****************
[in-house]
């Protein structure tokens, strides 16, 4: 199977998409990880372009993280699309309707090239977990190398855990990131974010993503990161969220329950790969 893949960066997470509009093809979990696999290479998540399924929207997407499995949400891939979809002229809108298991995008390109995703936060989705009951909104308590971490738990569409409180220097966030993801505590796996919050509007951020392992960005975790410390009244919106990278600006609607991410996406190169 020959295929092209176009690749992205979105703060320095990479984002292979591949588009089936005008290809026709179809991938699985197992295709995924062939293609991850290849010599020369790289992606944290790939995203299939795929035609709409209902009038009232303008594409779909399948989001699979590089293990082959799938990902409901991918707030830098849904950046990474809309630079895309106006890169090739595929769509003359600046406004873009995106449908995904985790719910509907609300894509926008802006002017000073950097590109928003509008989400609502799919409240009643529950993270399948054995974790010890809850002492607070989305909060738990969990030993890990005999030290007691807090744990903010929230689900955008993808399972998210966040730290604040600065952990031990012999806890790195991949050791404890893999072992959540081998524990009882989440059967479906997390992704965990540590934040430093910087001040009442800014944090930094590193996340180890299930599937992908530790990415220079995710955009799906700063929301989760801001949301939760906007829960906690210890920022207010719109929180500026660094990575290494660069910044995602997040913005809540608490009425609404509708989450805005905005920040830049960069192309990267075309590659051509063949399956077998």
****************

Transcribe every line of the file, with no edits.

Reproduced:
[in-house]
């Protein structure tokens, strides 16, 4: 199977998409990880372009993280699309309707090239977990190398855990990131974010993503990161969220329950790969 893949960066997470509009093809979990696999290479998540399924929207997407499995949400891939979809002229809108298991995008390109995703936060989705009951909104308590971490738990569409409180220097966030993801505590796996919050509007951020392992960005975790410390009244919106990278600006609607991410996406190169 020959295929092209176009690749992205979105703060320095990479984002292979591949588009089936005008290809026709179809991938699985197992295709995924062939293609991850290849010599020369790289992606944290790939995203299939795929035609709409209902009038009232303008594409779909399948989001699979590089293990082959799938990902409901991918707030830098849904950046990474809309630079895309106006890169090739595929769509003359600046406004873009995106449908995904985790719910509907609300894509926008802006002017000073950097590109928003509008989400609502799919409240009643529950993270399948054995974790010890809850002492607070989305909060738990969990030993890990005999030290007691807090744990903010929230689900955008993808399972998210966040730290604040600065952990031990012999806890790195991949050791404890893999072992959540081998524990009882989440059967479906997390992704965990540590934040430093910087001040009442800014944090930094590193996340180890299930599937992908530790990415220079995710955009799906700063929301989760801001949301939760906007829960906690210890920022207010719109929180500026660094990575290494660069910044995602997040913005809540608490009425609404509708989450805005905005920040830049960069192309990267075309590659051509063949399956077998």